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  • Writer's pictureacoachsdiary

E.I. Part 1 - Our Two Minds

Updated: May 2, 2023

Guiding Question: Which one guides and controls YOUR actions - your thinking mind or your emotional mind?

KEY TAKEAWAY: We have two minds - our thinking mind and our emotional mind. Our thinking mind helps us slow down and respond with thought, but sometimes we need to lead with our feelings mind and react with action. Emotional Intelligence is knowing which mind to use and how in each situation.

Angel Reese plays basketball for LSU. She led her team to the National Championship in a record-breaking game that had more viewers than any championship game in history.

Angel is known for being a tough, imposing athlete with almost as much character, charisma, attitude, and personality as her game (she has a lot of game).

In an interview, Angel was asked, “Why did you transfer to LSU?" She said, “I knew what I wanted for myself, and I wanted growth and a coach like Kim Mulkey to push me every day. I want her to cuss me out every day and tell me I’m not good enough. And I feel like I’m still not good enough.”

I’m not here to judge what Angel said, or say she is right or wrong - her perception of what she needs to become the best she can be is her perception.

But what can we learn from this? How can we learn how to be better coaches and leaders for each individual we serve, while also doing what is best for the group as a whole?

In a previous post, I wrote about how important having and developing our Emotional Intelligence can be while asking the question, “Do we/should yell at our athletes or teammates?” I define Emotional Intelligence as our ability to escalate and de-escalate ourselves and others with care and compassion.

It's our ability to manage the emotions and energy in the room.

Some people say that leaders should stay emotionally even and in the middle - never getting too high or too low. In my experience, I have had success when knowing when, why, and how to go emotionally high or low, depending on the energy levels of the people I am leading.

Angel Reese is telling us that she needs a coach willing to raise her emotions, but we know many of our athletes will shut down if we get too emotionally intense with them, much less cuss them out.

A key to leadership is being able to motivate and inspire others to do the things they sometimes don’t want to do in order for them to achieve the things they want to achieve. Being able to leverage emotions in an intelligent and effective way is a key skill to learn and master.

In Emotional Intelligence, Daniel Goleman writes we have two minds: our emotional and rational minds; our thinking and emotional minds.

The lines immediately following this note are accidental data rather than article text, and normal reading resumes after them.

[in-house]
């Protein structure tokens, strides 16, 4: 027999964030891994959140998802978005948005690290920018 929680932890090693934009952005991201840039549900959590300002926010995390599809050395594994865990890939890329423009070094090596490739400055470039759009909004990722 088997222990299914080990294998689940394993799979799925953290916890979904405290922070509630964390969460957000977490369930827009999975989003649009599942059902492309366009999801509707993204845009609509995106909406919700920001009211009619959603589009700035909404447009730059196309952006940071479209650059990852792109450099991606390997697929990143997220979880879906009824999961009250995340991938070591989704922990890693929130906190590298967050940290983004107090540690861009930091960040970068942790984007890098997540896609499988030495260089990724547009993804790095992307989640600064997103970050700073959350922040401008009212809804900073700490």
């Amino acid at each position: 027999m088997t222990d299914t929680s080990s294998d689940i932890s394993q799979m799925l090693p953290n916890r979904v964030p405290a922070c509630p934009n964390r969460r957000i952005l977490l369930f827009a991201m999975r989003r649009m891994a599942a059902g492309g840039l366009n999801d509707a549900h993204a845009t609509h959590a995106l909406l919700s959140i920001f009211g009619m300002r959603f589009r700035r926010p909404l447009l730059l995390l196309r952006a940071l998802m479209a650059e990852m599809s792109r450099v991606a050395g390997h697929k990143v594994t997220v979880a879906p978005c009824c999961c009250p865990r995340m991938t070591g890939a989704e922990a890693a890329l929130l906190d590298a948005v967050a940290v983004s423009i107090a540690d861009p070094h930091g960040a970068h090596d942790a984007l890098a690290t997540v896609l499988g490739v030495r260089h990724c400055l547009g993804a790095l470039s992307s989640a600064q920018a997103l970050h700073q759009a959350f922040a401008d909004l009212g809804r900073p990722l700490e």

Our emotional minds move us to act and react, and our thinking minds tell us when, why, and how to do so.

Our emotional minds are stronger because they have been with us longer; they are what helped our ancestors survive. This is why our passion often overwhelms reason - it has been wired in us longer. Have you ever known what you need to do but can’t get over your feelings and emotions to make the right decision?

My wife is as passionate as they come as a sports fan. When we are watching our kids play, she will tell you that she struggles managing her emotions. She often reacts and escalates quickly, and when she calms down and de-escalates, she does not know what came over her, or she might say, "I just can't think straight." I would never tell her that she lost her mind (to her face), but when we get escalated, we do lose our thinking mind and are controlled by our emotional mind.

You should see her when Steph Curry is playing! Our house is an emotional roller coaster!

Our emotions are impulses to act. The word emotions come from the Latin word motere, which means to move or move away. When Steph Curry hits a big three or makes a big mistake, there is a big reaction in our living room.

Emotional Intelligence is managing when to move, how quickly, and how far. Emotional Intelligence for my wife is learning when and how to effectively react to our daughters’ performance on and off the court.

Emotional Intelligence for coaches and leaders is knowing when to respond with high energy, when to respond with low energy, and when to let things slide.

Emotional intelligence is understanding that we have to manage the energy in the room by knowing how much of our thinking mind verse our feeling mind we need to engage in each moment.


1 - Which mind controls your actions more - your thinking mind or your emotional mind?

2 - Do you tend to respond first with thought, or do you tend to react first with emotions and action?

3 - Is there anything about the way that you respond or react that you would like to change?

4 - What is a situation where responding with thought is the best action?

5 - What is a situation where reacting with action is the best approach?

Much of this information was taken from the introduction of Daniel Goleman’s book, Emotional Intelligence. You can find more about the book here: Emotional Intelligence

Previous E.I. Posts - Intro

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